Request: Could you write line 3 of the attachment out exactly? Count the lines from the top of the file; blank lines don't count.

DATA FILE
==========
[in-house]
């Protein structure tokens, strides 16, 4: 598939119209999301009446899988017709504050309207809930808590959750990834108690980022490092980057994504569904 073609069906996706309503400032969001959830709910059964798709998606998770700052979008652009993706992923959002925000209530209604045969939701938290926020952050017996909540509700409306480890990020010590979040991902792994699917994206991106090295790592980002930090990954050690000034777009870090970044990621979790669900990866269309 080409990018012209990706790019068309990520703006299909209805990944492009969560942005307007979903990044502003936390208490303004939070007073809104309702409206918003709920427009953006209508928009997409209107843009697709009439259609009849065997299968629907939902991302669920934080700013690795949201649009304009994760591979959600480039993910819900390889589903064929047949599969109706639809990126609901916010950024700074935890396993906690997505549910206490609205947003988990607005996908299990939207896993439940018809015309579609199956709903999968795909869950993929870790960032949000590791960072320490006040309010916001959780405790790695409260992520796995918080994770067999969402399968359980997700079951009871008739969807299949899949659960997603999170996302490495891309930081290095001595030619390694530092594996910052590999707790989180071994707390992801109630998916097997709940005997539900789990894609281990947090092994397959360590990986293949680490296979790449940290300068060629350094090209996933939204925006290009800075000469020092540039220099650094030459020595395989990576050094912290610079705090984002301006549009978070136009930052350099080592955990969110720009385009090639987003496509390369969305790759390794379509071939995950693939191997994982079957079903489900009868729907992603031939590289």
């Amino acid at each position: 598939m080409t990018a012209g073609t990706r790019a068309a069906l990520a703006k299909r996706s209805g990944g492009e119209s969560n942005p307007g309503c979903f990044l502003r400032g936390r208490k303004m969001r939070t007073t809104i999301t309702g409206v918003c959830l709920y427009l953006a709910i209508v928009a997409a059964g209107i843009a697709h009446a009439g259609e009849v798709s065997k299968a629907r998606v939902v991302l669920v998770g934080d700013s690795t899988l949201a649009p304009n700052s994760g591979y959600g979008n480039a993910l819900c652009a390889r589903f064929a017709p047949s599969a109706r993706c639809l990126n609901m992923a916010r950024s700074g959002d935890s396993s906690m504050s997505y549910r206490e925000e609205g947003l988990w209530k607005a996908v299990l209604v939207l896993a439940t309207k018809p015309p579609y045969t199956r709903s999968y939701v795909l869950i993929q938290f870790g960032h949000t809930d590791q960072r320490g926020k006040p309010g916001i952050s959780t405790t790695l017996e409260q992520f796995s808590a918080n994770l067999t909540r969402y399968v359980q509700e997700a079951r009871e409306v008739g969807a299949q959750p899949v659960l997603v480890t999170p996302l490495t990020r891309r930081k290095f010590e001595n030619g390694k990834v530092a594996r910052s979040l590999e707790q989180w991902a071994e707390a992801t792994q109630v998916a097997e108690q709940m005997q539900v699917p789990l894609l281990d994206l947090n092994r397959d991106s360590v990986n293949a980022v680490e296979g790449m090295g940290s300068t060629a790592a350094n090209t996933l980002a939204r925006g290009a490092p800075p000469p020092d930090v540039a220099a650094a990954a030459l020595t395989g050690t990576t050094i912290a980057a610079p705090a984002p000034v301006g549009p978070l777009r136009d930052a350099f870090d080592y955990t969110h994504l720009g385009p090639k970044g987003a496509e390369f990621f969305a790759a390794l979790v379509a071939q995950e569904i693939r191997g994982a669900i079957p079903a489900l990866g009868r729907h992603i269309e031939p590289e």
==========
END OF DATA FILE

């Amino acid at each position: 598939m080409t990018a012209g073609t990706r790019a068309a069906l990520a703006k299909r996706s209805g990944g492009e119209s969560n942005p307007g309503c979903f990044l502003r400032g936390r208490k303004m969001r939070t007073t809104i999301t309702g409206v918003c959830l709920y427009l953006a709910i209508v928009a997409a059964g209107i843009a697709h009446a009439g259609e009849v798709s065997k299968a629907r998606v939902v991302l669920v998770g934080d700013s690795t899988l949201a649009p304009n700052s994760g591979y959600g979008n480039a993910l819900c652009a390889r589903f064929a017709p047949s599969a109706r993706c639809l990126n609901m992923a916010r950024s700074g959002d935890s396993s906690m504050s997505y549910r206490e925000e609205g947003l988990w209530k607005a996908v299990l209604v939207l896993a439940t309207k018809p015309p579609y045969t199956r709903s999968y939701v795909l869950i993929q938290f870790g960032h949000t809930d590791q960072r320490g926020k006040p309010g916001i952050s959780t405790t790695l017996e409260q992520f796995s808590a918080n994770l067999t909540r969402y399968v359980q509700e997700a079951r009871e409306v008739g969807a299949q959750p899949v659960l997603v480890t999170p996302l490495t990020r891309r930081k290095f010590e001595n030619g390694k990834v530092a594996r910052s979040l590999e707790q989180w991902a071994e707390a992801t792994q109630v998916a097997e108690q709940m005997q539900v699917p789990l894609l281990d994206l947090n092994r397959d991106s360590v990986n293949a980022v680490e296979g790449m090295g940290s300068t060629a790592a350094n090209t996933l980002a939204r925006g290009a490092p800075p000469p020092d930090v540039a220099a650094a990954a030459l020595t395989g050690t990576t050094i912290a980057a610079p705090a984002p000034v301006g549009p978070l777009r136009d930052a350099f870090d080592y955990t969110h994504l720009g385009p090639k970044g987003a496509e390369f990621f969305a790759a390794l979790v379509a071939q995950e569904i693939r191997g994982a669900i079957p079903a489900l990866g009868r729907h992603i269309e031939p590289e």